Wow. Has it really been nearly two weeks since I last wrote here? I seem to have been on a never-ending stress treadmill at work, lurching from one deadline to another, never quite catching up with myself. Just to add to the stress, I’ve also had one of those periods when all sorts of things broke or needed sorting out (including my own body, unfortunately). So, I’ve had 3 rather frustrating trips to the doctor (I’m not ill, just in need of a bit of routine maintenance, but there have been…snags). Then the cats made me break my glasses1, so I’ve had a trip to the optician’s to get my eyes tested and buy a new pair of glasses. To cap it all, our trusty old G5 iMac (now Mr. Bsag’s machine) died. At first I thought it might be a relatively simple problem to fix, but it turned out to be prohibitively expensive, and not really justified given the age of the computer. It is over 5 years old, and has the old PPC architecture, which means that we have already had problems with applications that only run on Intel machines. It has had a good innings as computers go, so we decided to put it out to pasture.
That meant that the Bsag household Technology-Trickle-Down Policy (TTDP) swung into effect. Mr. Bsag has more modest computing needs than me, but he still needs a fairly decent machine for managing his artwork, updating his website and so on. He is also — through no deliberate action on his own part — somewhat tough on computers and other items of technology. For example, the wireless mouse which has been in his studio for about a year has a coating of bright red etching stuff 2, making it look as if there has been a bloodbath. So, by his own admission, it’s not worth giving him a new computer.
As Chief Technical Support Officer responsible for administering the TTDP, this gave me an excuse, I mean a legitimate reason, to think about getting a new laptop. I use a laptop quite a lot for travelling, meetings and working away from the office, but also for giving lectures and seminars. I had been using my own white 13” MacBook which I bought a few years ago, but it struck me that this would make a good machine for Mr. Bsag, while I could get a new 11” MacBook Air.
I have admired them from afar since they were released. I think that if you need a laptop to be genuinely portable, 11” or 12” models are what you really want. I know that many people try to get the best specified laptop they can so that they can use it for everything, but a 15” laptop is a big, heavy chunk of metal to lug around. I even found my 13” MacBook on the heavy side. To cut a long story slightly shorter, I ended up getting the model with 128GB flash storage and 4GB RAM (thank goodness for Apple’s Education pricing…), and I’m really thrilled with it.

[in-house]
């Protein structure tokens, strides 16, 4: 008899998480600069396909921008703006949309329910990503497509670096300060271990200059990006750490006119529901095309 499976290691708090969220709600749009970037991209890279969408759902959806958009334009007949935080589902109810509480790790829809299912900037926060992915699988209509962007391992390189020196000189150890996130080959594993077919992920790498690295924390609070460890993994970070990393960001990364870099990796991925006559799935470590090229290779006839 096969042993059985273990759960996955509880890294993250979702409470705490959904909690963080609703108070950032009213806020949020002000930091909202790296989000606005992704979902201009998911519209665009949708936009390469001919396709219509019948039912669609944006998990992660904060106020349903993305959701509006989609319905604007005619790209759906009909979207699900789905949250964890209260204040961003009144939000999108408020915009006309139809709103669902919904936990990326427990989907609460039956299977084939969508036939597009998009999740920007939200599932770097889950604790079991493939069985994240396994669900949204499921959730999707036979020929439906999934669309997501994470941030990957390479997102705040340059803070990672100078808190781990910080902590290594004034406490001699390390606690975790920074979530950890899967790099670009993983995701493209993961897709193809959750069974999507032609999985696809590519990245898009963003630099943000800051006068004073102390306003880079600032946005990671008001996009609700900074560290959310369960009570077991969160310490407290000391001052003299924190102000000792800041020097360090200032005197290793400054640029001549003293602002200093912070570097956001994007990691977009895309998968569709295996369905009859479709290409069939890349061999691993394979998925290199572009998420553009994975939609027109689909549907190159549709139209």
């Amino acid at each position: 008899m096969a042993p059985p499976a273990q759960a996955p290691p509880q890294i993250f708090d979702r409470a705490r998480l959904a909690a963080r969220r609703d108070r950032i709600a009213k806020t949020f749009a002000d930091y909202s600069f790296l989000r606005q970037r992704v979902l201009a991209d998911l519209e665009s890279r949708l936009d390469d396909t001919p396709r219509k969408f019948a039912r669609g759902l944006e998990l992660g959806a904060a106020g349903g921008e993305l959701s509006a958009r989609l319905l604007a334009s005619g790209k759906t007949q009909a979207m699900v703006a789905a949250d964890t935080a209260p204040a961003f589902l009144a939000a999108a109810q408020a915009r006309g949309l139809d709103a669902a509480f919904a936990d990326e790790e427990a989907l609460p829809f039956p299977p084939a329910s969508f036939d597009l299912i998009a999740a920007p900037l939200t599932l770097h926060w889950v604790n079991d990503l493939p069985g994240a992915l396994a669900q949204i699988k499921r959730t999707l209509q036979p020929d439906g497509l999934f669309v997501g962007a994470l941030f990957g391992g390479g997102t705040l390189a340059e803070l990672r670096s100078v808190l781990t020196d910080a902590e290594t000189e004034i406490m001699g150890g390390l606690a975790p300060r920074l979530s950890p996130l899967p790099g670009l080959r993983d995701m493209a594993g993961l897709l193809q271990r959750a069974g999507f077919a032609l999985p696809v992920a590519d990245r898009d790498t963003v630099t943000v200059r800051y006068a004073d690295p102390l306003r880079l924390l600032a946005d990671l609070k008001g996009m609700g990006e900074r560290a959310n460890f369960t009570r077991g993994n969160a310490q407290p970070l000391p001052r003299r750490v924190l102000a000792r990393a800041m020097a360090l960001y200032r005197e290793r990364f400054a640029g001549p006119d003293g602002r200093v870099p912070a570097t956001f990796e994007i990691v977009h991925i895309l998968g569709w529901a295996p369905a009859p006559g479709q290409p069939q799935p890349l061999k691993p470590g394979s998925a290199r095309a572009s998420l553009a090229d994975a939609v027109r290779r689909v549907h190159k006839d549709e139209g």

It is a ridiculously sleek bit of kit, and so light that I have to double check my rucksack in the morning to make sure that I’ve actually put it in the bag. The thin, tapered edges add a bit of visual sleight-of-hand which makes it seem even smaller and lighter than it actually is. Nevertheless, the keyboard is full size (apart from the function keys), and the screen aspect ratio, together with the resolution and brightness make it very comfortable to work on for long periods.
The biggest revelation has been the flash storage. If you can live with only 128GB (which I can easily as I don’t keep music or movies on the Air), the speed of the drive more than makes up for rather pathetic sounding CPU spec. The Air feels faster than a recent Intel iMac, which is a bit ridiculous. It boots, shuts down, sleeps and wakes much more quickly, and applications open before you’ve even noticed. It’s also eerily quiet, without the whirr of the hard drive spinning up, and so far I haven’t heard the fans come on.
In short, it’s a lovely little machine, and I think we’re going to be happy together. Oh, and Mr. Bsag is very pleased with his hand-me-down white MacBook too. As an aside, I would like to give the software engineers at Apple a great big kiss for producing Time Machine. I remember (back in the pre-Mac OS X days) when it was hours or even days of work to transfer files over from an old machine to a new one and set everything up (even if you had a recent, reliable backup). These days, with Time Machine, it’s a doddle. Even though the iMac failed unexpectedly, and we couldn’t boot it again, Mr. Bsag didn’t lose a single file. We just hooked the MacBook up to the Time Machine drive, told it what to transfer over, left it for an hour or so, and he was right back where he left off.
1 One of them apparently batted my glasses to the floor while I was out of the room. I walked into the office in the dark and promptly stepped on them. There was a sickeningly expensive crunching sound, and I realised I would have to get a new pair. ↑
2 I don't know the technical term, but I do know it gets everywhere. ↑